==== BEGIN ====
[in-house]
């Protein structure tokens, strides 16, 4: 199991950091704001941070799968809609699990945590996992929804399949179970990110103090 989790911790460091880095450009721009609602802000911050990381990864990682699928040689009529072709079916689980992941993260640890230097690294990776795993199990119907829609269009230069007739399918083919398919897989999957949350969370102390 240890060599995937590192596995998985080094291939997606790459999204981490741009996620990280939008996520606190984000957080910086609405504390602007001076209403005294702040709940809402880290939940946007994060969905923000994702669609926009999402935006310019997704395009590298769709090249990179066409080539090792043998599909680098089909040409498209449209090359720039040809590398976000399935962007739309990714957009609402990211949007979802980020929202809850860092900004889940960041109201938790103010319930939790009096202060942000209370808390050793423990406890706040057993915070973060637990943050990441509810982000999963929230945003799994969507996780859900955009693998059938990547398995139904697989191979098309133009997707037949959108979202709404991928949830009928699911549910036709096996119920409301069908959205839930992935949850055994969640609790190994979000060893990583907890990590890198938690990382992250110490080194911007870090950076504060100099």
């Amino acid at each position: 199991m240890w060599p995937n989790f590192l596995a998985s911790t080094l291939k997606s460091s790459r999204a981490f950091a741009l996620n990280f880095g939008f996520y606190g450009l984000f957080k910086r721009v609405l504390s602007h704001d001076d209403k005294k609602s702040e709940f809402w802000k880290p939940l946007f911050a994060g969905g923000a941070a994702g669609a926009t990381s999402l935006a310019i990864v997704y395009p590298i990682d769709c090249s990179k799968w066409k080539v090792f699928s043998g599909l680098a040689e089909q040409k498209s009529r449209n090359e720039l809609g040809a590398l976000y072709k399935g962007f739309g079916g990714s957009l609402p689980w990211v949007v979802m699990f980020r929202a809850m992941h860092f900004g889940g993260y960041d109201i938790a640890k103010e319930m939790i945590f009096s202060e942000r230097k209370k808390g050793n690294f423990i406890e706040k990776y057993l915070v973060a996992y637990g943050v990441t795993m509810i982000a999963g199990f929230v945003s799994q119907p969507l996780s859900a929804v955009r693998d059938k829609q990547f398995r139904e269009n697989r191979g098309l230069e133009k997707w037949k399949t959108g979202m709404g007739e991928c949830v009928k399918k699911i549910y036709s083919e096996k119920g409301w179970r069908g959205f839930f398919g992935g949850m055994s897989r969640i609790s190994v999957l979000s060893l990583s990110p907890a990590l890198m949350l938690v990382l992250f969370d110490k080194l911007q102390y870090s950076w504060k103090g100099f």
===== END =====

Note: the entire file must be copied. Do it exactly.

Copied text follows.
[in-house]
């Protein structure tokens, strides 16, 4: 199991950091704001941070799968809609699990945590996992929804399949179970990110103090 989790911790460091880095450009721009609602802000911050990381990864990682699928040689009529072709079916689980992941993260640890230097690294990776795993199990119907829609269009230069007739399918083919398919897989999957949350969370102390 240890060599995937590192596995998985080094291939997606790459999204981490741009996620990280939008996520606190984000957080910086609405504390602007001076209403005294702040709940809402880290939940946007994060969905923000994702669609926009999402935006310019997704395009590298769709090249990179066409080539090792043998599909680098089909040409498209449209090359720039040809590398976000399935962007739309990714957009609402990211949007979802980020929202809850860092900004889940960041109201938790103010319930939790009096202060942000209370808390050793423990406890706040057993915070973060637990943050990441509810982000999963929230945003799994969507996780859900955009693998059938990547398995139904697989191979098309133009997707037949959108979202709404991928949830009928699911549910036709096996119920409301069908959205839930992935949850055994969640609790190994979000060893990583907890990590890198938690990382992250110490080194911007870090950076504060100099």
């Amino acid at each position: 199991m240890w060599p995937n989790f590192l596995a998985s911790t080094l291939k997606s460091s790459r999204a981490f950091a741009l996620n990280f880095g939008f996520y606190g450009l984000f957080k910086r721009v609405l504390s602007h704001d001076d209403k005294k609602s702040e709940f809402w802000k880290p939940l946007f911050a994060g969905g923000a941070a994702g669609a926009t990381s999402l935006a310019i990864v997704y395009p590298i990682d769709c090249s990179k799968w066409k080539v090792f699928s043998g599909l680098a040689e089909q040409k498209s009529r449209n090359e720039l809609g040809a590398l976000y072709k399935g962007f739309g079916g990714s957009l609402p689980w990211v949007v979802m699990f980020r929202a809850m992941h860092f900004g889940g993260y960041d109201i938790a640890k103010e319930m939790i945590f009096s202060e942000r230097k209370k808390g050793n690294f423990i406890e706040k990776y057993l915070v973060a996992y637990g943050v990441t795993m509810i982000a999963g199990f929230v945003s799994q119907p969507l996780s859900a929804v955009r693998d059938k829609q990547f398995r139904e269009n697989r191979g098309l230069e133009k997707w037949k399949t959108g979202m709404g007739e991928c949830v009928k399918k699911i549910y036709s083919e096996k119920g409301w179970r069908g959205f839930f398919g992935g949850m055994s897989r969640i609790s190994v999957l979000s060893l990583s990110p907890a990590l890198m949350l938690v990382l992250f969370d110490k080194l911007q102390y870090s950076w504060k103090g100099f």